Sharp new Mazda CX-5 cuts it in SUV sector
Mazda is looking to build on the success of its best-selling CX-5 sport utility vehicle with the new model now also targeting more premium models. Motoring editor Andy Russell finds out if it delivers on the promise.
The CX-5 is hugely important for Mazda. Launched in 2012, as sport utility vehicles really took off, it marked a new era for the Japanese car-maker and is now its best seller.
The first sixth-generation Mazda, the CX-5 introduced Kodo: Soul of Motion design language and Skyactiv engine technology and accounts for one in five Mazdas sold in the UK.
Now, with increased competition, Mazda rises to the new challenge with the second-generation CX-5 – more refined, upmarket and even better to drive.
The CX-5 is all new – only the engines have been carried over and the diesels have been tweaked to be quieter, smoother and more responsive.
Longer and lower, the smart evolutionary exterior is clearly CX-5 but I wasn’t alone in seeing a hint of Jaguar F-Pace in the back end and lights – no bad thing as Mazda sees the new CX-5 bridging the gap between mainstream and premium SUVs.
What blows you away is the new premium look and feel to the interior and fascia – an area where the previous model fell short despite being user-friendly – with quality materials, tasteful trim highlights and twin stitching adding to the upmarket ambience.
Under the bonnet
Diesel is the overwhelming choice for customers, pretty evenly split between private and fleet.
The 150PS 2.2-litre turbo diesel is the big seller, with front and all-wheel drive – the latter only in SE-L Nav, offering plenty of mid-range punch and noticeably quieter when worked hard yet still capable of returning 45 to 50mpg overall. The 175PS diesel is AWD range-topping Sport Nav only but also has the choice of manual or auto gearboxes.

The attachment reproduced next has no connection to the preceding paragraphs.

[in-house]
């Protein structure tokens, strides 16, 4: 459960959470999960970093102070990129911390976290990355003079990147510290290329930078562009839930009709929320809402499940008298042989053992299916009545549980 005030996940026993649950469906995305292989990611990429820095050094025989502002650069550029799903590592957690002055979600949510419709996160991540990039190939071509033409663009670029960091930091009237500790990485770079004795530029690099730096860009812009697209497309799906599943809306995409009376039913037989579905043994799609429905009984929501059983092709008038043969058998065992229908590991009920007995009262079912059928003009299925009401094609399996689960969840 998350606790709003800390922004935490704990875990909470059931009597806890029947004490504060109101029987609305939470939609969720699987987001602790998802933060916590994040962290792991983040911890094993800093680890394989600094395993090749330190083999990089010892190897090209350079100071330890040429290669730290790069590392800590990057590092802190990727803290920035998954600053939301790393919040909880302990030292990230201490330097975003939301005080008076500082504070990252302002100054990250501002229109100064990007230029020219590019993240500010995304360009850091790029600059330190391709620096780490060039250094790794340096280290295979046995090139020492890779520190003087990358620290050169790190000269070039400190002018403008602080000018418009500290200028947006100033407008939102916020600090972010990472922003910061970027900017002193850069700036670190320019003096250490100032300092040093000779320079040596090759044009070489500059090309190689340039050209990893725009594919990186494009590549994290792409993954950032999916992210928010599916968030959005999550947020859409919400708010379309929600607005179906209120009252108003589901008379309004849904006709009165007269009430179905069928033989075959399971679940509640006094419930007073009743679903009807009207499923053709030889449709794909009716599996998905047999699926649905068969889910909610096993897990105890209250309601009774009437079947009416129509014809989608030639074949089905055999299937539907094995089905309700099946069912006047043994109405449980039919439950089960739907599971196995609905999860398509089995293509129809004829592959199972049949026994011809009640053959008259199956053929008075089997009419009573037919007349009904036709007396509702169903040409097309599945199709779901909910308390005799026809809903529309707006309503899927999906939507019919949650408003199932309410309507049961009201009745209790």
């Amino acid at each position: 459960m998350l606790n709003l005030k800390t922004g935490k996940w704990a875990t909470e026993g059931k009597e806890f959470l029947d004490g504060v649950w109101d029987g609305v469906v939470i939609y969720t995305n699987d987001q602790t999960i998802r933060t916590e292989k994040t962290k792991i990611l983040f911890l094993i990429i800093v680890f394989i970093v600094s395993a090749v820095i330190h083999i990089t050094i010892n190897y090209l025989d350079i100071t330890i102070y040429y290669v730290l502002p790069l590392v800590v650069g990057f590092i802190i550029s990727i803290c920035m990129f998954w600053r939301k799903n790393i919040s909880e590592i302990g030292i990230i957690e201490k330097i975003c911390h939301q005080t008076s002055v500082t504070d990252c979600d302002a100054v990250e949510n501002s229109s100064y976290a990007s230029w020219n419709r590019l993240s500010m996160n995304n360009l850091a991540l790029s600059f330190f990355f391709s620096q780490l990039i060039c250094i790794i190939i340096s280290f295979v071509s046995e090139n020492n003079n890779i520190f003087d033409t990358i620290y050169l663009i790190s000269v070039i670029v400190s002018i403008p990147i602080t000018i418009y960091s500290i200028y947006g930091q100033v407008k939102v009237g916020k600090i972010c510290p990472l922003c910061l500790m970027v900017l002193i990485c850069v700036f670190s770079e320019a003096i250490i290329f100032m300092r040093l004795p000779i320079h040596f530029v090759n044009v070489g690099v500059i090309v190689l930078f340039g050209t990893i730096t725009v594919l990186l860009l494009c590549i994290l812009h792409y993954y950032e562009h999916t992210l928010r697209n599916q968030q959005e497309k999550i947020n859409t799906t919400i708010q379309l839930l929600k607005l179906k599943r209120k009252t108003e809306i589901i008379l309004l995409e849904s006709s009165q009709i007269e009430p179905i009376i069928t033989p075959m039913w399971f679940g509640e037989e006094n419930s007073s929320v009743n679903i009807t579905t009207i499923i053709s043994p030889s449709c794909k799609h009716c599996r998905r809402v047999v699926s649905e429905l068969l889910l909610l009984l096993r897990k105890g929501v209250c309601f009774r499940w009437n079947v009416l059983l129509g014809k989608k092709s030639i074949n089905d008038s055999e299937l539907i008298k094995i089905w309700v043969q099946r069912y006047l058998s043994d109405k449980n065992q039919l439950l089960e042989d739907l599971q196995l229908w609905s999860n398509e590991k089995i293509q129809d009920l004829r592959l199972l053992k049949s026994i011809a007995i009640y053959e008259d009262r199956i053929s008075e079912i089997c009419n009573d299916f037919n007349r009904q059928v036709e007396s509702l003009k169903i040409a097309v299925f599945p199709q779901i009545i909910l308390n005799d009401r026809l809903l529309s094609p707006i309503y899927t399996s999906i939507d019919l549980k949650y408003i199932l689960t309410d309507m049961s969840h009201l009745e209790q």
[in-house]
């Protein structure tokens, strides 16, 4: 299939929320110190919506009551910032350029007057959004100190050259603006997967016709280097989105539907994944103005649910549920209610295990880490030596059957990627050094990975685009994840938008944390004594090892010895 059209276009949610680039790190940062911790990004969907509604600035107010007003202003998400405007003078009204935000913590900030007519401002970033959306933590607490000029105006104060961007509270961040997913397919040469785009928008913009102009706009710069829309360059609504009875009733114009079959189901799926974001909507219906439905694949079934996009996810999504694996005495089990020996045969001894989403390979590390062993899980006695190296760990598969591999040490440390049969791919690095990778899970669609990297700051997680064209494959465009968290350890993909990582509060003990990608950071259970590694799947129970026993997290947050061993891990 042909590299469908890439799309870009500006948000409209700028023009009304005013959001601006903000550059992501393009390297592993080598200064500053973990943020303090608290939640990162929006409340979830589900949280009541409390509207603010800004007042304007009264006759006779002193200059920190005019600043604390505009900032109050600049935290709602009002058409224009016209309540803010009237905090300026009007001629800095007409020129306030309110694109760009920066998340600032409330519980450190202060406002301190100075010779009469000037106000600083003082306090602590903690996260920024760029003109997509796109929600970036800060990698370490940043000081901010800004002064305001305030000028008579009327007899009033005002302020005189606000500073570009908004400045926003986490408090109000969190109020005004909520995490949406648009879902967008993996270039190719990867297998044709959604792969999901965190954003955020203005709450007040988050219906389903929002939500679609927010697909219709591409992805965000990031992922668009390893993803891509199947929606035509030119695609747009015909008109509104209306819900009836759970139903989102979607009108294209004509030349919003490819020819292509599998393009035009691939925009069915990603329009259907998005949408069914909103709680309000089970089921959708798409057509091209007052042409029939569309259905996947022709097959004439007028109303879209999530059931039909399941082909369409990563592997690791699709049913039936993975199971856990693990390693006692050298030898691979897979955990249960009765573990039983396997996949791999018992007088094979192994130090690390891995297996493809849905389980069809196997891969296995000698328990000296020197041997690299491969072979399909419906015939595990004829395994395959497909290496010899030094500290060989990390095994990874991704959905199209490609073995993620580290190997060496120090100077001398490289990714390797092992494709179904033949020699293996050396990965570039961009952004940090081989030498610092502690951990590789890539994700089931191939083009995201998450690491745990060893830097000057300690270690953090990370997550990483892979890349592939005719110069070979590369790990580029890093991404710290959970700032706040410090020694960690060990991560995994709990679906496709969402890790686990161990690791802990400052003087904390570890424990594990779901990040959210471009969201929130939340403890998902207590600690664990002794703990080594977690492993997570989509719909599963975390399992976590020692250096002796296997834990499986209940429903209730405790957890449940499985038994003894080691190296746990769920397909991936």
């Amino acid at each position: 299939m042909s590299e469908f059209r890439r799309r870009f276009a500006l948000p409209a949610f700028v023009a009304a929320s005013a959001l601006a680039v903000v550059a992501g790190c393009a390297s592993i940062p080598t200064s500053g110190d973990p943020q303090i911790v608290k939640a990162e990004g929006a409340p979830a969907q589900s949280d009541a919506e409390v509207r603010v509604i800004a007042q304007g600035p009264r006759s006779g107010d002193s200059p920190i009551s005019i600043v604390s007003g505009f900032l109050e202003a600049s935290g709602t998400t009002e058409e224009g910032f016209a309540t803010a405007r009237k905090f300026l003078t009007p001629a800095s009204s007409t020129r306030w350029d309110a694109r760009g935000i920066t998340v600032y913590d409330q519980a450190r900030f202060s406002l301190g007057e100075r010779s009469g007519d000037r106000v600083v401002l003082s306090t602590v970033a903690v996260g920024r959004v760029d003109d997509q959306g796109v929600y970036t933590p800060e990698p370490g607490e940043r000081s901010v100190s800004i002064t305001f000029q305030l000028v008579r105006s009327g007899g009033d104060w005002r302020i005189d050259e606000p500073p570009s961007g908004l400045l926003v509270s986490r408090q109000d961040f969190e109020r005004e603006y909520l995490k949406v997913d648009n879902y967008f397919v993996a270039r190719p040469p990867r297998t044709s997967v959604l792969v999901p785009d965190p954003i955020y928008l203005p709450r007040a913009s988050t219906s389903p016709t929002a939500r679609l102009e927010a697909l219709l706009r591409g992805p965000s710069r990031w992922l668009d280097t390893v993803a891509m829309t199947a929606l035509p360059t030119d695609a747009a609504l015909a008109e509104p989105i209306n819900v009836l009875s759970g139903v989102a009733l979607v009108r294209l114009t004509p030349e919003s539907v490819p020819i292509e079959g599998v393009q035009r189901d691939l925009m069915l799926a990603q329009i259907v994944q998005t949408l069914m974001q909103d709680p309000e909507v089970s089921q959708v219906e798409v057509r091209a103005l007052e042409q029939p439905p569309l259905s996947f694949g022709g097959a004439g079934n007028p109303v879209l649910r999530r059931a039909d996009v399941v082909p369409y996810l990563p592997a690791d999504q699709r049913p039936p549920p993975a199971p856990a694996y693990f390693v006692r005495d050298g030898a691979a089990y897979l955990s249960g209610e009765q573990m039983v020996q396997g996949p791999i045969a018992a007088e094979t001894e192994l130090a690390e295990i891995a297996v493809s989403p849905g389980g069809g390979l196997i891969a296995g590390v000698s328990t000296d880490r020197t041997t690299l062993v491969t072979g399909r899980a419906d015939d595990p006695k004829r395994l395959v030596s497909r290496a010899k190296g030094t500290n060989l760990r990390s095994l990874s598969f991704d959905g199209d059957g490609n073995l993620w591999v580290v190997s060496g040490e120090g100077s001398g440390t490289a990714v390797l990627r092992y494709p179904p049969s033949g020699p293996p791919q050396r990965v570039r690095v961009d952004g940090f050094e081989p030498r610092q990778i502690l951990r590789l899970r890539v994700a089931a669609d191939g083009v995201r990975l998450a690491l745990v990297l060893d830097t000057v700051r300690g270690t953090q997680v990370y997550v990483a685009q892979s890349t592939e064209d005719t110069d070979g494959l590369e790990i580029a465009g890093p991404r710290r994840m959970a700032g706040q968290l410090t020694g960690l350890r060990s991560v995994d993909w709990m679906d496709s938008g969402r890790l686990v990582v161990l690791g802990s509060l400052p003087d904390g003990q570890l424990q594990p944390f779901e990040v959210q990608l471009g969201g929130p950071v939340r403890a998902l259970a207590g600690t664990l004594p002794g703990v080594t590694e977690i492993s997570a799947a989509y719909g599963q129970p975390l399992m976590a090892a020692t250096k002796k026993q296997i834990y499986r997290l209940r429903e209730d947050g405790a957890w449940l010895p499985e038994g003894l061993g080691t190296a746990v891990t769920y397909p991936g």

The 165PS 2.0-litre petrol is smooth and quiet, just as well as it needs to be revved to avoid feeling flat.
How it drives
The CX-5 has always been on of the best-driving SUVs and it’s just got even better.
A stiffer body and tweaks to suspension, chassis and steering hone Mazda’s ‘Jinba-Ittai’ car and driver as one philosophy. New G-Vectoring Control momentarily reduces the amount of torque delivered to the front wheels when going into a corner, switching a little more weight to the back axle so increasing front tyre grip and giving more precise turn-in.
Sport Nav, with big 19in wheels, is the best drive, with good poise and precision on twisty roads, but the ride is firm and tyre noise evident.
SE-L Nav is more comfortable - with smaller 17in wheels – but, while still agile, there’s more body roll through corners.
That said, neither will disappoint keen drivers.
Space and comfort
The new CX-5 retains the same wheelbase so it’s no bigger inside, not an issue given the generous head and legroom allowing six-foot adults to stretch out, front and back. New seats are more supportive while rear seat backs now have a two-step reclining mechanism.
The well-shaped boot has grown very slightly to 506 litres – drop the practical 40/20/40 rear seat backs flat and it rises to 1,620 litres.
Underfloor storage has trebled to 30 litres and there’s more cabin stowage too.
At the wheel
Mazda interiors and fascias have always been more functional than fancy but, for me, the highlight of the CX-5 is the new-found quality, both feel and looks.
It’s easy to tailor the driving position, whether you are tall or short, while the all-new fascia makes it a very pleasant place to be with big, clear dials, a user-friendly central controller for most functions and excellent heating and ventilation switchgear.
The cabin and dashboard are now a match for premium German rivals.
SE-L Nav includes LED headlights, daytime running light and front fog lights, adaptive front lighting, auto power-folding mirrors, front and rear parking sensors, dual zone climate control, auto wipers and lights, cruise control, DAB radio, satellite-navigation and Bluetooth.
Sport Nav adds power lift tailgate and colour head-up display – both firsts for Mazda, reversing camera, black leather seats, power and heated front seats, traffic sign recognition, keyless entry and ignition and 10-speaker Bose surround-sound audio system.
With SUVs and crossovers getting ever more popular, if you’re in the market for one, you can’t afford to ignore the new Mazda CX-5 which is now good enough to worry premium models.
SPEC AND TECH
Price: Mazda CX-5 2.2 2WD Sport Nav £28,695 (range £23,695 to £33,195)
Engine: 2,191cc, 150PS, four-cylinder turbo diesel mated to six-speed manual gearbox
Performance: 0-62mph 9.4 seconds; top speed 127mph
MPG: Urban 47.9; extra urban 61.4; combined 56.5
CO2 emissions: 132g/km
Benefit-in-kind tax rate: 28%
Insurance group: 20 (out of 50)
Warranty: Three years or 60,000 miles
Will it fit in the garage? L 4,555mm; W (excluding door mirrors) 1,840mm; H 1,675mm